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From Library of Congress Name Authority File

us: Cleburne, Patrick Ronayne, 1828-1864

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  • Variants

    • us: Cleburne, P. R. (Patrick Ronayne), 1828-1864
    • us: Cleburne, Pat, 1828-1864
  • Additional Information

    • Birth Date

        (edtf) 1828-03-16
    • Death Date

        (edtf) 1864-11-30
    • Has Affiliation

        • Organization: Confederate States of America. Army
    • Occupation

    • Exact Matching Concepts from Other Schemes

    • Sources

      • found: Purdue, H. Pat Cleburne, Confederate general, 1977: t.p. (Pat Cleburne) half title verso (Patrick Ronayne Cleburne)
      • found: NUCMC data from Arkansas Hist. Comm. (Patrick Ronayne Cleburne was born in Ovens, County Cork, Ireland, on Mar. 16, 1828, to Joseph Cleburne and Mary Anne Ronayne Cleburne. After Patrick's mother died when he was eighteen months old, his father married Isabella Stewart. His father, a doctor, contracted typhus from a patient and died in 1843, leaving Patrick and his siblings to be raised by his stepmother. He apprenticed to become a doctor for two years but failed the entrance exam, at which time he joined the Forty-first Regiment of Foot in the British Army. After serving several years, he returned home to find the family farm in debt. His stepmother suggested that he and the three eldest children emigrate to America. Patrick and his siblings arrived in New Orleans, La., on Dec. 25, 1849. After moving to Arkansas in 1850 Patrick found work as a druggist at Nash and Grant's Drugstore in Helena, then passed the Arkansas bar exam in 1856. The "Yell Rifles" militia was organized by local plantation owners, and Cleburne was elected as captain. On Feb. 5, 1861, the "Yell Rifles" were ordered to seize the Little Rock Arsenal. They became part of the First Arkansas Voluntary Infantry Regiment and elected Cleburne as colonel. He was promoted to brigadier general in Mar. 1862 and to major general on Dec. 14, 1862. He fought in several key battles, and received a Congressional Citation from the Confederacy for standing with his 4,000 men against Gen. Joseph Hooker's 15,000 troops at Ringgold Gap, Ga., in 1863. He was killed in the Battle of Franklin, Tenn., on Nov. 30, 1864)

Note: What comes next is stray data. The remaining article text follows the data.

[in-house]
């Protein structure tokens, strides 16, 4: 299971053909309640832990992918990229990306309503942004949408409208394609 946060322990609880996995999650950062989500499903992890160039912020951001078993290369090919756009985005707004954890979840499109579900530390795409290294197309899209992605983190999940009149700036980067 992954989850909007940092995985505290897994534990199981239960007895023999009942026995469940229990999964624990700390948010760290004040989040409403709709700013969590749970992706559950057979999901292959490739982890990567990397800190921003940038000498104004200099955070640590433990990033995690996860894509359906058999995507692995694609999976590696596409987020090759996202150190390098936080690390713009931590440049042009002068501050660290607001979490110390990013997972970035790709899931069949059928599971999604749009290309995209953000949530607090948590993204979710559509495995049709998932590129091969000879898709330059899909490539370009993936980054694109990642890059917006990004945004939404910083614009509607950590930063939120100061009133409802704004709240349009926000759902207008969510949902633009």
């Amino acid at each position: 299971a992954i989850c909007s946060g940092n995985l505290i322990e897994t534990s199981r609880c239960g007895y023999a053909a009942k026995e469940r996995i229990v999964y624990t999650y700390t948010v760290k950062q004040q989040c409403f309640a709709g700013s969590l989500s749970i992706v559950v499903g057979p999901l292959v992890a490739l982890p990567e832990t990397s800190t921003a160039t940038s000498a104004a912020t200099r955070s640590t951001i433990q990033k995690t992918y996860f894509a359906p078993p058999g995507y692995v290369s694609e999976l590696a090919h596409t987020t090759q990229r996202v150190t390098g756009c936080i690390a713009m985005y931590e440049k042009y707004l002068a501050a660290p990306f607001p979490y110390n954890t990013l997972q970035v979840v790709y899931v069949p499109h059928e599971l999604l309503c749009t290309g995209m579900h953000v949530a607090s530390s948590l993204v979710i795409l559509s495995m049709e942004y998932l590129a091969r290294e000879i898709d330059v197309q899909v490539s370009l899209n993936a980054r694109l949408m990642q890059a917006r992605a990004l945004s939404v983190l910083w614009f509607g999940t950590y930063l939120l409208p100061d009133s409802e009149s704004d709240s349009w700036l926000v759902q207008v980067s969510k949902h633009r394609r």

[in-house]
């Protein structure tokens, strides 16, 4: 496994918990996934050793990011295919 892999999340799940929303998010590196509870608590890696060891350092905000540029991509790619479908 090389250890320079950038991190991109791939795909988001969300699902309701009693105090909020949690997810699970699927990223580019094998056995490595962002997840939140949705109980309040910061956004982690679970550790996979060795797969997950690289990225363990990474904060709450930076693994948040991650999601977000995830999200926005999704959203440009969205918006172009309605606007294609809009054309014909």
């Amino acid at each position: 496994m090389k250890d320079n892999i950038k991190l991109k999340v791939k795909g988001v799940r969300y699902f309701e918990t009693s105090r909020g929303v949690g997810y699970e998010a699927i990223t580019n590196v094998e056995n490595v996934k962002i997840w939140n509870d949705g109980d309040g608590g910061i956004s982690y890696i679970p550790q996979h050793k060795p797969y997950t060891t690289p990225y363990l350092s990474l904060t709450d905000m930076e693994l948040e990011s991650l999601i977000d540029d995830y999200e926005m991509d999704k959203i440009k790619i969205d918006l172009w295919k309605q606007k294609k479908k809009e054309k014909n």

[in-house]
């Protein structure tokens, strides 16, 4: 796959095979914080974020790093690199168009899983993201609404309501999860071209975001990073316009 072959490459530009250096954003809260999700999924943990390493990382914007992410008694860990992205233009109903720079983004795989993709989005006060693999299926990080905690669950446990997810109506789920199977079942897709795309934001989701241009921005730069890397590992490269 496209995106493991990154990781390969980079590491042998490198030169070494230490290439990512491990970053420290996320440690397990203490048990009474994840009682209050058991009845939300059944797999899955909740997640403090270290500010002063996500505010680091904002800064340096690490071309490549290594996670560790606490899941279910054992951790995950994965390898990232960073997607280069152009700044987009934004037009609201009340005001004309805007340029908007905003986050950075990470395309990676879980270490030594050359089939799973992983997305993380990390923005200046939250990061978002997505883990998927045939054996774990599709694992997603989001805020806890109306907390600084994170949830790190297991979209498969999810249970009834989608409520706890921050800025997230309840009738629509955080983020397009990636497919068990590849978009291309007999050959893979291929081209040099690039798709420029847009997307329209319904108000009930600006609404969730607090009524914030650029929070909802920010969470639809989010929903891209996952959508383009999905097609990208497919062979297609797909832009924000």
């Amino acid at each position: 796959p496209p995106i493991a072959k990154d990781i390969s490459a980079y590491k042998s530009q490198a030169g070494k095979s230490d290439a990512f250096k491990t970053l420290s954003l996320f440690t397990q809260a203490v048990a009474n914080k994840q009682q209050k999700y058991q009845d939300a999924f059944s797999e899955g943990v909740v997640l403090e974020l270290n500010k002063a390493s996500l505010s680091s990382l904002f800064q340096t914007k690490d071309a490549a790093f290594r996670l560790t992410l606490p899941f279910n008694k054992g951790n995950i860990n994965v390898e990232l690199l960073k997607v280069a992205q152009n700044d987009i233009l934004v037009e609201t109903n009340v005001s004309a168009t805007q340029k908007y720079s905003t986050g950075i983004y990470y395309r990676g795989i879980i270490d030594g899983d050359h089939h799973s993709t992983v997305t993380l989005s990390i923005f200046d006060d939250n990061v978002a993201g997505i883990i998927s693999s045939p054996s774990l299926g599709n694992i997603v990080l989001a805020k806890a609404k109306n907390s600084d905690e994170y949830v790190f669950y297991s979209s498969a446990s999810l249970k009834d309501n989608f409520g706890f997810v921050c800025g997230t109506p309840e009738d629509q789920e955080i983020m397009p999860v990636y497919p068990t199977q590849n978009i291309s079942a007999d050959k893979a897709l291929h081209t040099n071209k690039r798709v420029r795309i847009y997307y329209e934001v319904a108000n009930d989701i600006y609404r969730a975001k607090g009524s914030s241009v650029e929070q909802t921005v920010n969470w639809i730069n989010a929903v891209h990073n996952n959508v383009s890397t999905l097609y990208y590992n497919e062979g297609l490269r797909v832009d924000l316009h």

• Change Notes

      • 1981-11-30: new
      • 2017-08-17: revised
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